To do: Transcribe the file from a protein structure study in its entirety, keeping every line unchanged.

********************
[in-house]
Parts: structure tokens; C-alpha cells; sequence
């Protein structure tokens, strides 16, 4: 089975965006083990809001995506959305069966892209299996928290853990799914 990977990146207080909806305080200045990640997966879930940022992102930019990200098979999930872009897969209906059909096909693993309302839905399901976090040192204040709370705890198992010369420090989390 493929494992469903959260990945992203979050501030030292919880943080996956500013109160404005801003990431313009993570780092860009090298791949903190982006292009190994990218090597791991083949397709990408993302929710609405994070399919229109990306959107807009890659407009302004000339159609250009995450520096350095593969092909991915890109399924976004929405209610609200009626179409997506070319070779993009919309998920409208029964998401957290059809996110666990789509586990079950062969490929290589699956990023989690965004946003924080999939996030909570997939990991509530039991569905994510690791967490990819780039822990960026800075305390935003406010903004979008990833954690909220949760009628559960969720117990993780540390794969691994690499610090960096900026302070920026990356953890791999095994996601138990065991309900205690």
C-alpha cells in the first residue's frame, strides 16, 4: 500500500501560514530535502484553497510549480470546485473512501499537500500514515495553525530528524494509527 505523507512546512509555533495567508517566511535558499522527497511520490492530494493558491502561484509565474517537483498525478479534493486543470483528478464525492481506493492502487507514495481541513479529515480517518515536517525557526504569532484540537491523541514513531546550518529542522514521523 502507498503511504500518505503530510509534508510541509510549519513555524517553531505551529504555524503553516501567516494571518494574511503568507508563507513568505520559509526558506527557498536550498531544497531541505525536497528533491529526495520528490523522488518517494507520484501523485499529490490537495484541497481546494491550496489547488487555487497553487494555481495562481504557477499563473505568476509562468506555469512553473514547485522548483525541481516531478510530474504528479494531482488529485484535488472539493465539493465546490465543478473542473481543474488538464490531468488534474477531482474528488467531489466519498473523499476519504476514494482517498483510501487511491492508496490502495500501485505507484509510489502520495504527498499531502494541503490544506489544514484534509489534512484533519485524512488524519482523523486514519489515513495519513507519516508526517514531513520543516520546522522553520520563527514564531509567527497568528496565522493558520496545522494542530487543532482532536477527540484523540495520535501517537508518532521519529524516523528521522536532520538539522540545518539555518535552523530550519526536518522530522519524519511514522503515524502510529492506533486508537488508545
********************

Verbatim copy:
[in-house]
Parts: structure tokens; C-alpha cells; sequence
């Protein structure tokens, strides 16, 4: 089975965006083990809001995506959305069966892209299996928290853990799914 990977990146207080909806305080200045990640997966879930940022992102930019990200098979999930872009897969209906059909096909693993309302839905399901976090040192204040709370705890198992010369420090989390 493929494992469903959260990945992203979050501030030292919880943080996956500013109160404005801003990431313009993570780092860009090298791949903190982006292009190994990218090597791991083949397709990408993302929710609405994070399919229109990306959107807009890659407009302004000339159609250009995450520096350095593969092909991915890109399924976004929405209610609200009626179409997506070319070779993009919309998920409208029964998401957290059809996110666990789509586990079950062969490929290589699956990023989690965004946003924080999939996030909570997939990991509530039991569905994510690791967490990819780039822990960026800075305390935003406010903004979008990833954690909220949760009628559960969720117990993780540390794969691994690499610090960096900026302070920026990356953890791999095994996601138990065991309900205690």
C-alpha cells in the first residue's frame, strides 16, 4: 500500500501560514530535502484553497510549480470546485473512501499537500500514515495553525530528524494509527 505523507512546512509555533495567508517566511535558499522527497511520490492530494493558491502561484509565474517537483498525478479534493486543470483528478464525492481506493492502487507514495481541513479529515480517518515536517525557526504569532484540537491523541514513531546550518529542522514521523 502507498503511504500518505503530510509534508510541509510549519513555524517553531505551529504555524503553516501567516494571518494574511503568507508563507513568505520559509526558506527557498536550498531544497531541505525536497528533491529526495520528490523522488518517494507520484501523485499529490490537495484541497481546494491550496489547488487555487497553487494555481495562481504557477499563473505568476509562468506555469512553473514547485522548483525541481516531478510530474504528479494531482488529485484535488472539493465539493465546490465543478473542473481543474488538464490531468488534474477531482474528488467531489466519498473523499476519504476514494482517498483510501487511491492508496490502495500501485505507484509510489502520495504527498499531502494541503490544506489544514484534509489534512484533519485524512488524519482523523486514519489515513495519513507519516508526517514531513520543516520546522522553520520563527514564531509567527497568528496565522493558520496545522494542530487543532482532536477527540484523540495520535501517537508518532521519529524516523528521522536532520538539522540545518539555518535552523530550519526536518522530522519524519511514522503515524502510529492506533486508537488508545